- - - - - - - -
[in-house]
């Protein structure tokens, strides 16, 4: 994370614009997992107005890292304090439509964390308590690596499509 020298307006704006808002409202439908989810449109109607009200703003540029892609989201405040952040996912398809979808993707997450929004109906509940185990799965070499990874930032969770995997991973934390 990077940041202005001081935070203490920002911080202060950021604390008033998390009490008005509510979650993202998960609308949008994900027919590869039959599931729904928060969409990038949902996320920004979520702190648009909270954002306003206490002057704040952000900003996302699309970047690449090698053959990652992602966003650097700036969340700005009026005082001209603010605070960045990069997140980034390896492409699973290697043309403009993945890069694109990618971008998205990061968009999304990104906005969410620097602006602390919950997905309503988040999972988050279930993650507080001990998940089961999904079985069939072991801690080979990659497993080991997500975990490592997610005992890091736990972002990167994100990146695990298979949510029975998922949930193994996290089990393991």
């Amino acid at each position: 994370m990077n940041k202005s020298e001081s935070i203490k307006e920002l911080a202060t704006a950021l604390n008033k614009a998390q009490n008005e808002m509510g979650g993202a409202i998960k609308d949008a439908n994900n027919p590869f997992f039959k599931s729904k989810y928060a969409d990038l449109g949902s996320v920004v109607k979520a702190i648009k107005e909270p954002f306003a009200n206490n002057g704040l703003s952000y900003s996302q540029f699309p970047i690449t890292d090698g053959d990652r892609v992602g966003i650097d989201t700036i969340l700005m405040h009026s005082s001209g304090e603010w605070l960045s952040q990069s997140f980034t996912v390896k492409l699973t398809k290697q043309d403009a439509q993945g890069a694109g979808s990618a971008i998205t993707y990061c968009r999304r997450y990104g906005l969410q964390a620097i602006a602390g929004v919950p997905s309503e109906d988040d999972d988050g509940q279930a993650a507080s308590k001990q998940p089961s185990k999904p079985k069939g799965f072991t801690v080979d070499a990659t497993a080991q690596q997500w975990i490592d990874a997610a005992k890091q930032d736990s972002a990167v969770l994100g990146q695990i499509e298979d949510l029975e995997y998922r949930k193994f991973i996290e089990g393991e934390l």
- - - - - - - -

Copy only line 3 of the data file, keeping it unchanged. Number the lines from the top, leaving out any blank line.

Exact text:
């Amino acid at each position: 994370m990077n940041k202005s020298e001081s935070i203490k307006e920002l911080a202060t704006a950021l604390n008033k614009a998390q009490n008005e808002m509510g979650g993202a409202i998960k609308d949008a439908n994900n027919p590869f997992f039959k599931s729904k989810y928060a969409d990038l449109g949902s996320v920004v109607k979520a702190i648009k107005e909270p954002f306003a009200n206490n002057g704040l703003s952000y900003s996302q540029f699309p970047i690449t890292d090698g053959d990652r892609v992602g966003i650097d989201t700036i969340l700005m405040h009026s005082s001209g304090e603010w605070l960045s952040q990069s997140f980034t996912v390896k492409l699973t398809k290697q043309d403009a439509q993945g890069a694109g979808s990618a971008i998205t993707y990061c968009r999304r997450y990104g906005l969410q964390a620097i602006a602390g929004v919950p997905s309503e109906d988040d999972d988050g509940q279930a993650a507080s308590k001990q998940p089961s185990k999904p079985k069939g799965f072991t801690v080979d070499a990659t497993a080991q690596q997500w975990i490592d990874a997610a005992k890091q930032d736990s972002a990167v969770l994100g990146q695990i499509e298979d949510l029975e995997y998922r949930k193994f991973i996290e089990g393991e934390l």